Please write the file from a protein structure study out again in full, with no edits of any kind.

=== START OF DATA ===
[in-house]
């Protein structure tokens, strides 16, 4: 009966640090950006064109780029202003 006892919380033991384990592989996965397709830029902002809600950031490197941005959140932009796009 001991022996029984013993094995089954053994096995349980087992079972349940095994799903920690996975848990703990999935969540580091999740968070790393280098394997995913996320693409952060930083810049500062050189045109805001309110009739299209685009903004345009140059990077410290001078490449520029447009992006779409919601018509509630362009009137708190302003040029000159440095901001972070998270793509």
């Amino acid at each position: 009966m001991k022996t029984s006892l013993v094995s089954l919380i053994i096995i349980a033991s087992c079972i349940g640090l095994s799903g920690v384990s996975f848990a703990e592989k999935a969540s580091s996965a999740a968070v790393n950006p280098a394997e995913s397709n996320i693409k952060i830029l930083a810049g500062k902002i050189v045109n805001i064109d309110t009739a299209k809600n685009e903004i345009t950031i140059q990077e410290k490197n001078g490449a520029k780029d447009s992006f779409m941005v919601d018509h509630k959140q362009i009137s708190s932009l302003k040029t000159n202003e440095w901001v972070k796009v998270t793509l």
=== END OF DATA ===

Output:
[in-house]
């Protein structure tokens, strides 16, 4: 009966640090950006064109780029202003 006892919380033991384990592989996965397709830029902002809600950031490197941005959140932009796009 001991022996029984013993094995089954053994096995349980087992079972349940095994799903920690996975848990703990999935969540580091999740968070790393280098394997995913996320693409952060930083810049500062050189045109805001309110009739299209685009903004345009140059990077410290001078490449520029447009992006779409919601018509509630362009009137708190302003040029000159440095901001972070998270793509």
């Amino acid at each position: 009966m001991k022996t029984s006892l013993v094995s089954l919380i053994i096995i349980a033991s087992c079972i349940g640090l095994s799903g920690v384990s996975f848990a703990e592989k999935a969540s580091s996965a999740a968070v790393n950006p280098a394997e995913s397709n996320i693409k952060i830029l930083a810049g500062k902002i050189v045109n805001i064109d309110t009739a299209k809600n685009e903004i345009t950031i140059q990077e410290k490197n001078g490449a520029k780029d447009s992006f779409m941005v919601d018509h509630k959140q362009i009137s708190s932009l302003k040029t000159n202003e440095w901001v972070k796009v998270t793509l």